Russell Wilson is Seattle’s greatest gamble

I’ve been back and forth on the Russell Wilson extension ever since the numbers were announced last week. I’m glad that he ended up being the highest-paid quarterback in the NFL, and the inclusion of a no-trade clause gives the appearance of a mutual commitment between the player and front office.

Numbers from Over the Cap suggest that the cost of signing Wilson to this deal may not be as expensive as I thought it would be. While Russell’s annual average will remain uncomfortable at $35 million per year, his contract is structured to take up less than 16% of the projected salary cap every year for the next five years. And as many have said, getting this extension done early will pay dividends in the future when other top-tier talents compete for the higher annual average salary or guaranteed salary.

My concern for extending Wilson has always been rooted in two things: that teams are paying quarterbacks as if they are the catalyst to success or failure (even though there is no evidence to support this), and that it is out of character for the Seahawks front office to commit to franchise quarterbacks as much as other teams do. When the Seahawks first extended Russell Wilson back in 2015, they did not make him the highest paid quarterback in the league, nor did they structure the contract as to allocate more than 13% of the salary cap to him every year. They are doing both now and this paradigm shift is as fascinating as it is worrisome — especially considering that head coach Pete Carroll has only doubled down on his approach to building a championship team through a strong defensive unit and running game in the past twelve months.

As David Walker of the Falcoholic writes, being lucky enough to overpay for a QB also means that “teams have to make hard decisions at other positions.” It’s a sentiment echoed by Davis Hsu six years ago — using an analogy of first class and coach seats on an airplane — on only having so much room to pay players before you are forced to rely on cheap talent. The general assumption, therefore, is that paying Wilson will force the Seahawks to create cap casualties on some level at some point in the future.

At the same time, Wilson’s contract ultimately does not affect things at a more concrete level. When I played around with Over the Cap’s calculator, it didn’t stop me from letting the Seahawks keep Bobby Wagner and Frank Clark, even if they agree to make him the highest paid inside linebacker (I’m suggesting $15 or 16M AAV) and pay Frank as much as DeMarcus Lawrence ($22M AAV over five years). They can even release Doug Baldwin and Kam Chancellor to free up $23M in cap space and make a run at free agency in 2020. Or they can use that money to re-sign Jarran Reed to a Grady Jarrett/Malik Jackson type deal, as suggested by Corbin Smith.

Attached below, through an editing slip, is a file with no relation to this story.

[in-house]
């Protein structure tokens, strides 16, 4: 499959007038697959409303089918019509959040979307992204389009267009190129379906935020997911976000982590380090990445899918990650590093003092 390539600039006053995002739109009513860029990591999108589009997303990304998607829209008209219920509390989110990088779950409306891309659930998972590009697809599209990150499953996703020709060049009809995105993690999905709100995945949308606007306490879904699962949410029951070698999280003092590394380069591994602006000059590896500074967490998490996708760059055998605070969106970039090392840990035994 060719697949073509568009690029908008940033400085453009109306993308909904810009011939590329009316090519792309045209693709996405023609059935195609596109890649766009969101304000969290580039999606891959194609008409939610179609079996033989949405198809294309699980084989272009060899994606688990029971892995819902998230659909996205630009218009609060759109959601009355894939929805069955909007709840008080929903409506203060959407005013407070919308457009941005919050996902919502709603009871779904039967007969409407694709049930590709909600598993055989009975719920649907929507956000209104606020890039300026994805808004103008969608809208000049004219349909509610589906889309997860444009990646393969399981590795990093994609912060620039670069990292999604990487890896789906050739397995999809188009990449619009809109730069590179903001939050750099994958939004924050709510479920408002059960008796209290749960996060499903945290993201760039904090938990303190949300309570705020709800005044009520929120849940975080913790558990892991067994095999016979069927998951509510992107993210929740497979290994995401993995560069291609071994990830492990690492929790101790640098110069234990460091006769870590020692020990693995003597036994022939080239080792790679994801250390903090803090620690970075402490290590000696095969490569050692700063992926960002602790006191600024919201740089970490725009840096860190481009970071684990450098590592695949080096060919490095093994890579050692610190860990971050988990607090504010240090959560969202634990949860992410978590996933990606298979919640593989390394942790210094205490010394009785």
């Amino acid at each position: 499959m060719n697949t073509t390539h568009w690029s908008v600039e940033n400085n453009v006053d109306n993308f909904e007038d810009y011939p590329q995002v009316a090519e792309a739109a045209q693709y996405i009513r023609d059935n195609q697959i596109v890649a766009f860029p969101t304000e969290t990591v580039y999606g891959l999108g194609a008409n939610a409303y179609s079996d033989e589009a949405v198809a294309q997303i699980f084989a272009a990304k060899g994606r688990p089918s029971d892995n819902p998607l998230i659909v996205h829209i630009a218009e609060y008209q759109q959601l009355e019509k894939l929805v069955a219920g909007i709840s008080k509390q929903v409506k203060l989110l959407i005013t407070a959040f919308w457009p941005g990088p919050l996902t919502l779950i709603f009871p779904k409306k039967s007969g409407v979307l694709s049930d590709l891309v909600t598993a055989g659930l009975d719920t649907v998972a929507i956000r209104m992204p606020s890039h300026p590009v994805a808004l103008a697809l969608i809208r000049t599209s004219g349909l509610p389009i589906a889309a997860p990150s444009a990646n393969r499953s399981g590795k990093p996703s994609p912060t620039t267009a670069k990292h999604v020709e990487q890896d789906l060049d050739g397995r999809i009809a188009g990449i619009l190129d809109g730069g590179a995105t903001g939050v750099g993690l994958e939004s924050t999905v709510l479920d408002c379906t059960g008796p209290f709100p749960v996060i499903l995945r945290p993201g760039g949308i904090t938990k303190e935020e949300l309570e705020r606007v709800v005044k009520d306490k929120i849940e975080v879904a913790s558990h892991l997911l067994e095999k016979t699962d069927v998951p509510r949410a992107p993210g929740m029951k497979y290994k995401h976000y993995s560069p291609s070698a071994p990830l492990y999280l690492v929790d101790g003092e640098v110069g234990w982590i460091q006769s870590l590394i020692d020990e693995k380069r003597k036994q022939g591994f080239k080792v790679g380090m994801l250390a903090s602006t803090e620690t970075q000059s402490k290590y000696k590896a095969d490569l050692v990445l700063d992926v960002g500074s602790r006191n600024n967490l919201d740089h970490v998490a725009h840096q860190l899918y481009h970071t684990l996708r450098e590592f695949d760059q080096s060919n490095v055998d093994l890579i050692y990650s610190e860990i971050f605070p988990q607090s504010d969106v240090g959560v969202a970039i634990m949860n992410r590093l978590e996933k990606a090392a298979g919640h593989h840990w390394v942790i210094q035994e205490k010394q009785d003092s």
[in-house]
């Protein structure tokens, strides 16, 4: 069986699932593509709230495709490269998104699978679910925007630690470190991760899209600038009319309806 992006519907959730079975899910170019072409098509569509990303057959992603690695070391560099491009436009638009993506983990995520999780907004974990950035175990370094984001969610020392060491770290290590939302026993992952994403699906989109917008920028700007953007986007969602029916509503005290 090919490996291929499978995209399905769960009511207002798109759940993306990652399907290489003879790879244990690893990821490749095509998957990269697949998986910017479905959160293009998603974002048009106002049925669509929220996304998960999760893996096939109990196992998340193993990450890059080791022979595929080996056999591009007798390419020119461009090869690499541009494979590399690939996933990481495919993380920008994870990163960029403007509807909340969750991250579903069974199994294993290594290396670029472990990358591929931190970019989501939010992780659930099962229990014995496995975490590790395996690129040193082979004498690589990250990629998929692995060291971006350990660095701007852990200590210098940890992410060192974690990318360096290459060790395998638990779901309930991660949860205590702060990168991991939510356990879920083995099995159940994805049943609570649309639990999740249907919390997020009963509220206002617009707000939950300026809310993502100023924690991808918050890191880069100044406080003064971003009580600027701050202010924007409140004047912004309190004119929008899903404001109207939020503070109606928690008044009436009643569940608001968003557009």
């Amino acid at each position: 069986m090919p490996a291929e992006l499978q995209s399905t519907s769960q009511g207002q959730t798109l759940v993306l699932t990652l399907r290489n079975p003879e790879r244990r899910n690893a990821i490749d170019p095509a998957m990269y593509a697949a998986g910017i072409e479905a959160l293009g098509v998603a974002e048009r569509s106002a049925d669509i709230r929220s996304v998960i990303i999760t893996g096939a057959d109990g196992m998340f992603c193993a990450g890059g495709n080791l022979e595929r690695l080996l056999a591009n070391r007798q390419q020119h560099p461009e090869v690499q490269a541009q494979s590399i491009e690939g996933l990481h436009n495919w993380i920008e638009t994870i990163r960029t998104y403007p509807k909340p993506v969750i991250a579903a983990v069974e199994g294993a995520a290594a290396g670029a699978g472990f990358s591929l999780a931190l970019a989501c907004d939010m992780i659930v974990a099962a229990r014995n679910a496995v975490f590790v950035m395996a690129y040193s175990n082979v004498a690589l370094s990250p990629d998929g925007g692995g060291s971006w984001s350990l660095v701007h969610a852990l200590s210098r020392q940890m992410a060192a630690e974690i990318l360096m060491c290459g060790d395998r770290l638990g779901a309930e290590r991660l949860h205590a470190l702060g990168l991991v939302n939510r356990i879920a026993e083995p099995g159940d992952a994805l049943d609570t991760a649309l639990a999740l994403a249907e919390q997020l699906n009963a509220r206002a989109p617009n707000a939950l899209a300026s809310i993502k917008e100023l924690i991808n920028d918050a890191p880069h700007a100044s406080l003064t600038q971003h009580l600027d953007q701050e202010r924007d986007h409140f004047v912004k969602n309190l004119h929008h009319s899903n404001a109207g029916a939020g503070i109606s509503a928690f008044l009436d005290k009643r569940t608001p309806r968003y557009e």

So what does it mean when a team can afford to overpay for a quarterback, and still have money to spend? Quite simply, Russell Wilson’s extension is a testimony to how poorly the Seahawks have drafted recently. Save for Reed, not a single player from the 2014-2017 draft classes deserves serious consideration to be for a significant pay raise, let alone be re-signed by Seattle. Given that the Carroll and general manager John Schneider have averaged 10 picks during that time, there should be some consideration as to whether or not this front office can truly build a team around Russell Wilson.


As fans, we often assume that bad teams stay bad due to their continued rationing of poor investments trapping them in perpetual mediocrity. It is easy to pick on the decisions that warrant immediate apprehension: the Ravens, Raiders and Vikings committing an absurd amount of money to Joe Flacco, Derek Carr and Kirk Cousins respectively spring to mind as prime examples.

The situation is more complicated with Wilson. Like any top-tier QB, he elevates the play of his teammates and is able to hide a lot of the team’s weaknesses. While this may be good for on-field production and helping a team win, it also makes it difficult for the front office to evaluate players objectively and retain talent.

We’ve seen how this can go already. Dave Gettleman barely got any players in his four years with the Panthers but still built enough of a resume (one Super Bowl appearance!) with Cam Newton at the helm to land a job with the Giants. Bill Polian coasted off of Peyton Manning’s greatness during a decade of poor drafting with the Colts, and John Elway did the same once he arrived in 2012 in Denver. Ryan Grigson survived for five years with Andrew Luck carrying his baggage.

Much of these front offices and their poor draft records can be attributed to a lower draft slot due to making the playoffs consistently, but the reality is that having a good quarterback in your organization makes it extremely difficult for your team to lose. The Seahawks have picked in the lower third of the draft order for all but one year of Wilson’s tenure, and the front office has yet to hit on the highs of 2010-2012 that catapulted them to the Super Bowl.

It’s unrealistic to expect Carroll and Schneider to hit on a diamond in the rough again, but the pressure is on for them to deliver. We must hope that Seattle’s front office doesn’t simply coast on a period of competitive mediocrity and assume that their job is done with extending Russell alone.